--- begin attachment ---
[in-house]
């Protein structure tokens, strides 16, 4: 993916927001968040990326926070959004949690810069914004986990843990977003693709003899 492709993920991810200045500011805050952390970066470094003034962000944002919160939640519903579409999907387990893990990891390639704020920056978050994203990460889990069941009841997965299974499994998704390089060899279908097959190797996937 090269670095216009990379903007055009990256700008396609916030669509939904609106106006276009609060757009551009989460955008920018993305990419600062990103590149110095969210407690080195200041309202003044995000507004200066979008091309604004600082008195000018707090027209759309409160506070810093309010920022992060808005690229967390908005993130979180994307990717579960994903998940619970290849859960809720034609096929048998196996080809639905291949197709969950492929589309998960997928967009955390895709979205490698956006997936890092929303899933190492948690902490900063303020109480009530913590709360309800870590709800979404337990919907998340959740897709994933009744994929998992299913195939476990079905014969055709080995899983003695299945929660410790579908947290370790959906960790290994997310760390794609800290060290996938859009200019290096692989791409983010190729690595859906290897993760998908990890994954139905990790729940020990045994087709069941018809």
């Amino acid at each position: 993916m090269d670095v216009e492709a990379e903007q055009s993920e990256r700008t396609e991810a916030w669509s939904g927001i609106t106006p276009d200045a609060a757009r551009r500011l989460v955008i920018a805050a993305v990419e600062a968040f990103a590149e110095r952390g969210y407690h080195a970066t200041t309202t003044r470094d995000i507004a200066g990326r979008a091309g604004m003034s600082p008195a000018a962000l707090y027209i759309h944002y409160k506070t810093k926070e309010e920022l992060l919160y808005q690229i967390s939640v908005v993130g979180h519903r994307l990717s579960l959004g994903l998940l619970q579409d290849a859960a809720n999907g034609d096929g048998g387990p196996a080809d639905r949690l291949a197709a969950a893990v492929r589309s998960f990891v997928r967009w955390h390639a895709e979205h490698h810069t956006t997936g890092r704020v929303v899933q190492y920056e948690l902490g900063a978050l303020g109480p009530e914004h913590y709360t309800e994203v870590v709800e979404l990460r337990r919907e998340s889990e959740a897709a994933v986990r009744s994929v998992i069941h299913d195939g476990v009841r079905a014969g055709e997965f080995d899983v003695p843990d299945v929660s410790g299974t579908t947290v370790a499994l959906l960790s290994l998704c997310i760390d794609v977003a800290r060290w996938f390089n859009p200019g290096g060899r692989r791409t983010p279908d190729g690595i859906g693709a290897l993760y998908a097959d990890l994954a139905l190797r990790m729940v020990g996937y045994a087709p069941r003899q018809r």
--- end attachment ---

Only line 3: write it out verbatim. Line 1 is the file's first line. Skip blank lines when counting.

């Amino acid at each position: 993916m090269d670095v216009e492709a990379e903007q055009s993920e990256r700008t396609e991810a916030w669509s939904g927001i609106t106006p276009d200045a609060a757009r551009r500011l989460v955008i920018a805050a993305v990419e600062a968040f990103a590149e110095r952390g969210y407690h080195a970066t200041t309202t003044r470094d995000i507004a200066g990326r979008a091309g604004m003034s600082p008195a000018a962000l707090y027209i759309h944002y409160k506070t810093k926070e309010e920022l992060l919160y808005q690229i967390s939640v908005v993130g979180h519903r994307l990717s579960l959004g994903l998940l619970q579409d290849a859960a809720n999907g034609d096929g048998g387990p196996a080809d639905r949690l291949a197709a969950a893990v492929r589309s998960f990891v997928r967009w955390h390639a895709e979205h490698h810069t956006t997936g890092r704020v929303v899933q190492y920056e948690l902490g900063a978050l303020g109480p009530e914004h913590y709360t309800e994203v870590v709800e979404l990460r337990r919907e998340s889990e959740a897709a994933v986990r009744s994929v998992i069941h299913d195939g476990v009841r079905a014969g055709e997965f080995d899983v003695p843990d299945v929660s410790g299974t579908t947290v370790a499994l959906l960790s290994l998704c997310i760390d794609v977003a800290r060290w996938f390089n859009p200019g290096g060899r692989r791409t983010p279908d190729g690595i859906g693709a290897l993760y998908a097959d990890l994954a139905l190797r990790m729940v020990g996937y045994a087709p069941r003899q018809r």